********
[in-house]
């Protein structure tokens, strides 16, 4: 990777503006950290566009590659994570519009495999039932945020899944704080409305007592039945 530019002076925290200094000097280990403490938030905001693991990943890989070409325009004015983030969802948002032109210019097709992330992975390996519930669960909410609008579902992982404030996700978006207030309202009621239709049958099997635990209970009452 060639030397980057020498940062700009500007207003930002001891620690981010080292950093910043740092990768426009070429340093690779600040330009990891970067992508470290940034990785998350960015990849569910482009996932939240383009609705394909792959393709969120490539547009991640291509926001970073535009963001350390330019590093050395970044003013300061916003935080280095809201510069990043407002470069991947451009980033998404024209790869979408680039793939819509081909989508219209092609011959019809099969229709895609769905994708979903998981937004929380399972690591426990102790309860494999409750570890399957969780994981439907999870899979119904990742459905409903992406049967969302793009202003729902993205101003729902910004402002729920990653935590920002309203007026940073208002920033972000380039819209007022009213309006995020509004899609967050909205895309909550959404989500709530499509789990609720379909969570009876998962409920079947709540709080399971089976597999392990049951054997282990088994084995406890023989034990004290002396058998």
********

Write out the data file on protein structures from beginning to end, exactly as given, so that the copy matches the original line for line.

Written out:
[in-house]
């Protein structure tokens, strides 16, 4: 990777503006950290566009590659994570519009495999039932945020899944704080409305007592039945 530019002076925290200094000097280990403490938030905001693991990943890989070409325009004015983030969802948002032109210019097709992330992975390996519930669960909410609008579902992982404030996700978006207030309202009621239709049958099997635990209970009452 060639030397980057020498940062700009500007207003930002001891620690981010080292950093910043740092990768426009070429340093690779600040330009990891970067992508470290940034990785998350960015990849569910482009996932939240383009609705394909792959393709969120490539547009991640291509926001970073535009963001350390330019590093050395970044003013300061916003935080280095809201510069990043407002470069991947451009980033998404024209790869979408680039793939819509081909989508219209092609011959019809099969229709895609769905994708979903998981937004929380399972690591426990102790309860494999409750570890399957969780994981439907999870899979119904990742459905409903992406049967969302793009202003729902993205101003729902910004402002729920990653935590920002309203007026940073208002920033972000380039819209007022009213309006995020509004899609967050909205895309909550959404989500709530499509789990609720379909969570009876998962409920079947709540709080399971089976597999392990049951054997282990088994084995406890023989034990004290002396058998």